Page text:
Hindi Language Blog

The Transformation of Hindi Films Posted by on Jul 23, 2021 in Culture, Film & Theater

Image by James Love from Pixabay

While growing up in Bollywood, literally सचमुच, I did not watch Bollywood movies. That’s because theaters were usually packed with men, yelling चिल्ला, whistling, and catcalling at the screen. For my safety’s sake, I refrained परहेज from going to movie theaters that showed Hindi movies. However, I did watch the occasional प्रासंगिक movie that was scheduled on the one channel our Indian television station had besides अलावा the news.

The melodrama नाटक that ensued was enough काफी to take care of a year’s worth of dramatics. However, in 2004 after my child was born I had a craving for nostalgia अतीत के लिए विषाद and started to watch Bollywood movies. Now, mind you, I grew up on a steady diet of Hollywood movies. That’s where my taste lay.  I watched Clint Eastwood westerns with my dad, and other classics and blockbusters as time went by.

In 2004 we were still watching movies on VHS which of course quickly evolved विकसित into the DVD sphere. So, I would dutifully rent Hindi DVDs, or buy them from the lone Indian store in Seattle.

However, when data emerged उभरा as the leading conduit for movies, there was a radical transformation आमूल परिवर्तन in the typical Bollywood movie. The difference can be seen especially in the last few years since Netflix and Amazon Prime came into play.

The content was predictable उम्मीद के मुताबिक but the music started to get better. I had a particular distaste for the high-pitched voices I heard on the radio as a child. But now voices such as Suzanne Demello and Atif Aslam were huskier and modern jazzy sounding. Also,  A. R. Rahman transformed तब्दील music scores with films like Taal and Swades.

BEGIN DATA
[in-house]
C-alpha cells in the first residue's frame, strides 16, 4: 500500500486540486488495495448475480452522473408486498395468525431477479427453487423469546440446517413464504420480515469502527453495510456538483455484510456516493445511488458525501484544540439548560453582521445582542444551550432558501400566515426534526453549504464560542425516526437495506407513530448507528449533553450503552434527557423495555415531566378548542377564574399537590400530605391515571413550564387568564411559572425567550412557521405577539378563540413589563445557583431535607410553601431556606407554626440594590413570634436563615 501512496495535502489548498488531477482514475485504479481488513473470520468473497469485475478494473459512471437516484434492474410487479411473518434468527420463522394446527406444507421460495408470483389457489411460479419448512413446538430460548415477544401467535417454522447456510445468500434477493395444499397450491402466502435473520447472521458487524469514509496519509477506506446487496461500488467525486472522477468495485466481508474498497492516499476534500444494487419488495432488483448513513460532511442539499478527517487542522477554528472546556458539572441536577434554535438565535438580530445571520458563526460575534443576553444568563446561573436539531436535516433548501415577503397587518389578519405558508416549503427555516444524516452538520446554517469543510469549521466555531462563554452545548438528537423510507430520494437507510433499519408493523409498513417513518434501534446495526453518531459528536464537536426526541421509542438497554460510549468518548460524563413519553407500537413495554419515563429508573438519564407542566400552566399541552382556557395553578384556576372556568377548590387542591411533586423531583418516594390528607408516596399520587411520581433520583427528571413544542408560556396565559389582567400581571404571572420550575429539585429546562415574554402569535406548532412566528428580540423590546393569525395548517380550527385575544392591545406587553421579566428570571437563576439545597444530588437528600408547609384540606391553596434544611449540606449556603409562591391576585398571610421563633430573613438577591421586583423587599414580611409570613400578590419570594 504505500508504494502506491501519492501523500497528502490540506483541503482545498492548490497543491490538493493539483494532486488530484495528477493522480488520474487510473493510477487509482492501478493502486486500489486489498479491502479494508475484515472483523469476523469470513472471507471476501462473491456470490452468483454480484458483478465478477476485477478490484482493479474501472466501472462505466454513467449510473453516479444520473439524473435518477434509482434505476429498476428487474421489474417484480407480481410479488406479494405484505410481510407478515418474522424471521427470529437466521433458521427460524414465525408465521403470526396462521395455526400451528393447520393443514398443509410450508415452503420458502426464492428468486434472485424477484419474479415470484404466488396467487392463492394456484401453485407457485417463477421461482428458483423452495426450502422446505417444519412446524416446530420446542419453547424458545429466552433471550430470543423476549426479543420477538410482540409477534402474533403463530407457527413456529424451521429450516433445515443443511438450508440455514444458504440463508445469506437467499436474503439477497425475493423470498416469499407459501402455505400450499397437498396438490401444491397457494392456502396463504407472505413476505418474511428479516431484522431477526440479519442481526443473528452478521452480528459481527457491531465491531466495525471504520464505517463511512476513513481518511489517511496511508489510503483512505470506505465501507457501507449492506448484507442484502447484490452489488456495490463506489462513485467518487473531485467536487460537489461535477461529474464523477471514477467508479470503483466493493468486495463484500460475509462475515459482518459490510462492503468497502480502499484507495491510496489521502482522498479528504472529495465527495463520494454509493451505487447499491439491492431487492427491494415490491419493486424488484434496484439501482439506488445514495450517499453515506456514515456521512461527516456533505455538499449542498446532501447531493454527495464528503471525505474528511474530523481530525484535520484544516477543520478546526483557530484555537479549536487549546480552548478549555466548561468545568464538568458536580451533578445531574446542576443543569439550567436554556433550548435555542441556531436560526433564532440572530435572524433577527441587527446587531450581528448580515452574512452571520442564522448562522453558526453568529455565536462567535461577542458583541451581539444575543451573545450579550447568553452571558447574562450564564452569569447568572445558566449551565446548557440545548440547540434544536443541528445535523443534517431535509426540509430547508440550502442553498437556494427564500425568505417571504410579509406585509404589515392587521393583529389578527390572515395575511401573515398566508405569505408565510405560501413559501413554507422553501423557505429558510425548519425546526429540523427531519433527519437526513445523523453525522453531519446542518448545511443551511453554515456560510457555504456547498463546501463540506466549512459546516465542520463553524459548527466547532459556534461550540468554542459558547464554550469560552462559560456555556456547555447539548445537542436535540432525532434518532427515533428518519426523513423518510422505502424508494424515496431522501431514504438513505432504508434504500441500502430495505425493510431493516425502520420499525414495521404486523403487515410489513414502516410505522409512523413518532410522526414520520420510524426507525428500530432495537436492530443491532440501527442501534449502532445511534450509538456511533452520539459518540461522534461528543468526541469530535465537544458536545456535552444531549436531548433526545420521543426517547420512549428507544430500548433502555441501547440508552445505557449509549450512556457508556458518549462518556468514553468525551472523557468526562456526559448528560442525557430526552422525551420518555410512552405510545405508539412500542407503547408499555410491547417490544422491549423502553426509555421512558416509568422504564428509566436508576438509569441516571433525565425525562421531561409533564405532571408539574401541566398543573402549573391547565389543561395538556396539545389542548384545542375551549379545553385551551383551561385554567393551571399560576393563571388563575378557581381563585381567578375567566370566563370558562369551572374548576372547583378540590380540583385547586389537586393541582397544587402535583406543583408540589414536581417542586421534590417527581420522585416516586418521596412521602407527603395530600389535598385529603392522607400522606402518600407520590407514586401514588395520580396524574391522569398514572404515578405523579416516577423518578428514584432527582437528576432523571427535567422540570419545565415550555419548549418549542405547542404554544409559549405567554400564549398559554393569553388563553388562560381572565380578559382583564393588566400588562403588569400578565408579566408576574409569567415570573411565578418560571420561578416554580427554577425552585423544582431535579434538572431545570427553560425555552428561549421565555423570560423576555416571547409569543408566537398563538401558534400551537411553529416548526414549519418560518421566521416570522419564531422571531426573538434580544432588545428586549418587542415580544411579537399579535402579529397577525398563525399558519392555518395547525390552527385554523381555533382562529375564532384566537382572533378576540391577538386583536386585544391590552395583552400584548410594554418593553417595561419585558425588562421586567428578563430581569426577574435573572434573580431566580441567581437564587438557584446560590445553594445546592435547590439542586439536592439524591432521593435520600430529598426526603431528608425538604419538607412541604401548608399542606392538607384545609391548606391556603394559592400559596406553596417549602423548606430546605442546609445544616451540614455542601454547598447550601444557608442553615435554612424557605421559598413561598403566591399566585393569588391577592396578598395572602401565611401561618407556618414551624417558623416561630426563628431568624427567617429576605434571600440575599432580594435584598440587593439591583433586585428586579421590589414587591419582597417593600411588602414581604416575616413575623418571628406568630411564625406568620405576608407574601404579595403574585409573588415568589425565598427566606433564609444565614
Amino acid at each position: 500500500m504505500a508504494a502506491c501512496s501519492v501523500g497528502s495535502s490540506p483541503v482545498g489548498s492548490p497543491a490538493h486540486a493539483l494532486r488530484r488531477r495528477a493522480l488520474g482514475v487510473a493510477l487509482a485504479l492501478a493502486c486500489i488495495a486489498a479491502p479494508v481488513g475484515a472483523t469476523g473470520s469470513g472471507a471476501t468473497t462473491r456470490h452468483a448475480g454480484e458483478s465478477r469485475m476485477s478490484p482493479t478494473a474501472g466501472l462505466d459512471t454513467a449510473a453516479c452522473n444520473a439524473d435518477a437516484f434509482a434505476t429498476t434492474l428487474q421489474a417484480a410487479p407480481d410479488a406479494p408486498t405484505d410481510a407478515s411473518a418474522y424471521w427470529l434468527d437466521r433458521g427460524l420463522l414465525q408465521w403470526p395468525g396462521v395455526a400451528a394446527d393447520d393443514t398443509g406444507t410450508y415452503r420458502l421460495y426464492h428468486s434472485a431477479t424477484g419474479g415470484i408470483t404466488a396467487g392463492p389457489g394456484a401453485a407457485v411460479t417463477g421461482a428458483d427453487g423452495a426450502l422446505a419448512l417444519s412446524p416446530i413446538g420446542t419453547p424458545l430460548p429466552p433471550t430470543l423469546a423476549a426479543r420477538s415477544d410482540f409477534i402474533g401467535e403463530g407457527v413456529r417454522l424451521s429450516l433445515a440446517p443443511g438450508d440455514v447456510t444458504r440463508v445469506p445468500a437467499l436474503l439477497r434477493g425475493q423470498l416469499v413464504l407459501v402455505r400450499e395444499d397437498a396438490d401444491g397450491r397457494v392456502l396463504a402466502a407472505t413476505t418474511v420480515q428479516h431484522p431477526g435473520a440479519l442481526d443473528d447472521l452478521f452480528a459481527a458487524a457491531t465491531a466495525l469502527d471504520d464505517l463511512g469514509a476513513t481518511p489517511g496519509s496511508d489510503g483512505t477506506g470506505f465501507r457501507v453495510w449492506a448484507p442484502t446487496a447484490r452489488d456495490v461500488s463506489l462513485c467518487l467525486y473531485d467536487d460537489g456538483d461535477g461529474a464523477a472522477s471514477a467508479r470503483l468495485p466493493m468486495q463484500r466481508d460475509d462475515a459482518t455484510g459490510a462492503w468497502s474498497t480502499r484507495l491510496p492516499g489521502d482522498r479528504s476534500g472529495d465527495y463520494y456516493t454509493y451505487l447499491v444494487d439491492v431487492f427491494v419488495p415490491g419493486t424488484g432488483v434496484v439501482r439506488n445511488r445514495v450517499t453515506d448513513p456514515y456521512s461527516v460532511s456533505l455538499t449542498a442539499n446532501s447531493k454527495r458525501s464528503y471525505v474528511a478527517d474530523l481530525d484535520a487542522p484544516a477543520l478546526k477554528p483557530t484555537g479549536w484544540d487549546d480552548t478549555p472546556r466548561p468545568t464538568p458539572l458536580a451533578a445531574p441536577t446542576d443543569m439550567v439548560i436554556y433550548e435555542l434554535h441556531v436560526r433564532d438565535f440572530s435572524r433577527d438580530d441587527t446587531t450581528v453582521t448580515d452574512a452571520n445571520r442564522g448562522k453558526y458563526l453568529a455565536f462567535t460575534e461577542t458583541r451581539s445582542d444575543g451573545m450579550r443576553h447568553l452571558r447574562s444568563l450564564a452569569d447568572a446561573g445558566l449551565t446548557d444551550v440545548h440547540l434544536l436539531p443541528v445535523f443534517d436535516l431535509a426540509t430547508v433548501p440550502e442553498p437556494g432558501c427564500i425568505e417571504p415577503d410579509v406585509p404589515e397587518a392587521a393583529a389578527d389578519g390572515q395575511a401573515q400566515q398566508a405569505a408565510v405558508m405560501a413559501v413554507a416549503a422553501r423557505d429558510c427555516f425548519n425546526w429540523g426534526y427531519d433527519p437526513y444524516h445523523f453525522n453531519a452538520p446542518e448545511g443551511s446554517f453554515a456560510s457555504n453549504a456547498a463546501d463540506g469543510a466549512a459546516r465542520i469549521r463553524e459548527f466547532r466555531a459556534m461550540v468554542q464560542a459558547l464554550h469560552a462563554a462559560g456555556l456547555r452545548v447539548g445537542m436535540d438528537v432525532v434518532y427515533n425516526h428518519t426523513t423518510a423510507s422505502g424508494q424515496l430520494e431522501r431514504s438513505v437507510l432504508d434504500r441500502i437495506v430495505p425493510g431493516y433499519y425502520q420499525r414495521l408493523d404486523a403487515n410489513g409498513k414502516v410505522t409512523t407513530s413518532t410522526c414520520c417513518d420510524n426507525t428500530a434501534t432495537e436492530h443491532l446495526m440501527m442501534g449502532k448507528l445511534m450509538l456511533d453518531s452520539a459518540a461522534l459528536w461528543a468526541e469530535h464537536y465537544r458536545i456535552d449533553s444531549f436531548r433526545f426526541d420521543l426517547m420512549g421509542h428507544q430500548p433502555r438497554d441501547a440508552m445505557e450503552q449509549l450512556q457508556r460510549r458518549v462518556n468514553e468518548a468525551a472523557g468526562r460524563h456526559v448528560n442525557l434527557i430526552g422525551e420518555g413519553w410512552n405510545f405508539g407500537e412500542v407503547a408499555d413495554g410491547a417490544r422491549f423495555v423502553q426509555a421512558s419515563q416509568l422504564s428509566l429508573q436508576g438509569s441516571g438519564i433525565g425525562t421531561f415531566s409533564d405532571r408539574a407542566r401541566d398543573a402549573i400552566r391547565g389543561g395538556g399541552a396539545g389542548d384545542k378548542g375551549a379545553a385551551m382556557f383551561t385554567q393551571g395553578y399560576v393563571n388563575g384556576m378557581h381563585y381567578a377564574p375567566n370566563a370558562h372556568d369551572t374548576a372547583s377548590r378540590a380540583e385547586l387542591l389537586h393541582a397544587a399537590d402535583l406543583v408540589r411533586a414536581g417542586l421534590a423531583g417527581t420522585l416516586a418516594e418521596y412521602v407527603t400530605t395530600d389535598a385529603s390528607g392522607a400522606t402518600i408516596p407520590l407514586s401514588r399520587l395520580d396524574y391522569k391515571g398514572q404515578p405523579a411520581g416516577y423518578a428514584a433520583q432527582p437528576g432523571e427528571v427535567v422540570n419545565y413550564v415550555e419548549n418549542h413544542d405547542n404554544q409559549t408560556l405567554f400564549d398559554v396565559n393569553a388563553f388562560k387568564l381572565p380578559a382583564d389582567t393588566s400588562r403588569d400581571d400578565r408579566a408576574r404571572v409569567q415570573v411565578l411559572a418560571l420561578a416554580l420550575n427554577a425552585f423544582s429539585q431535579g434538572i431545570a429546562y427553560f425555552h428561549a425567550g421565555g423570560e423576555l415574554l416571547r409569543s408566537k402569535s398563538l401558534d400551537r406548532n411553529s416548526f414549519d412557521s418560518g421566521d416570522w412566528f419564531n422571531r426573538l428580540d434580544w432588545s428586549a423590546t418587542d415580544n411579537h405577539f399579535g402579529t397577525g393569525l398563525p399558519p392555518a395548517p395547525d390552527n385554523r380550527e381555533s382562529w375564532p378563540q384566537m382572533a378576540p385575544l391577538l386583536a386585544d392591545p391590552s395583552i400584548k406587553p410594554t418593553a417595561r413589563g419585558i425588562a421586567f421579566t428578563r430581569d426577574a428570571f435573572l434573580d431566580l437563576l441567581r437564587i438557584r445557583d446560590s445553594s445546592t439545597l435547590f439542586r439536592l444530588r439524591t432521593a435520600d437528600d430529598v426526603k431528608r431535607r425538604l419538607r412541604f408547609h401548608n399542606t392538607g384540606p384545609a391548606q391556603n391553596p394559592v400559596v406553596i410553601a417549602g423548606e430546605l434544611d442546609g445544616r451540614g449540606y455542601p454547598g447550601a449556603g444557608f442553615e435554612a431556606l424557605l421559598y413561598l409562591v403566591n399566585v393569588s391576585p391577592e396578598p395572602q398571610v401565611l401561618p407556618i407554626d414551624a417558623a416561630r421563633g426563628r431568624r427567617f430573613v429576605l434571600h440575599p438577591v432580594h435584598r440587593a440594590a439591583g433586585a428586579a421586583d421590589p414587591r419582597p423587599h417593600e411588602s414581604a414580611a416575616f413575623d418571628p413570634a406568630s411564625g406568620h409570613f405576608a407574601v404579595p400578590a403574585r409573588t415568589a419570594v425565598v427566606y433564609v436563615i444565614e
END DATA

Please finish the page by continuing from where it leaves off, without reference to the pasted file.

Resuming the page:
The outfits too got better. Not many changes between scenes and even during a scene. The storylines were still the same. Boy meets girl. Boy likes girl. Parents of one usually, against the relationship. Conflict, breakup, and then makeup. Romantic scenes were chaste पवित्र and modest for the most part, thanks to the Indian Censor Board.

Also, it was usually the men who transformed typically for their roles. But nowadays, younger Bollywood actresses are working on one project परियोजना at a time and actually getting into the details of the role. Weight वजन  transformation for one is becoming a trend. The women put on or drop their weight to perform more realistically in character.

Another thing I observed देखे गए was that the women did not get dressed to the hilt in each scene but actually वास्तव मेंwore casual clothing with no makeup (or barely-there makeup) in many scenes. What a relief!

My favorite kind of Bollywood movies are those based on true stories सत्य कहानियां, such as Mary Kom and  Dangal. Of course, the occasional comedy set in my hometown of Mumbai such as Munnabhai M.B.B.S. are also a favorite पसंदीदा. The Tapori language brings back great memories and is a delight to hear.

However, recently I have ventured into the world of Independent Bollywood films on Amazon Prime and Netflix. There is a plethora of choices. I am of course, much older now, and quite easily shocked हैरान at some of the films that sneaked past the Indian Censor Board. They are accepted here. But banned there.

I still cannot get used to the Indian television serials. They are stereotypical टकसाली stories of mother and daughter-in-law relationships. Instead, my weeks are spent waiting in anticipation for the next best Netflix or Prime movie recommendation from my friends to watch on the weekend.





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About the Author: Nicole Herbert Dean

Language, Region and Culture Consultant to the Department of Defense and United States Military.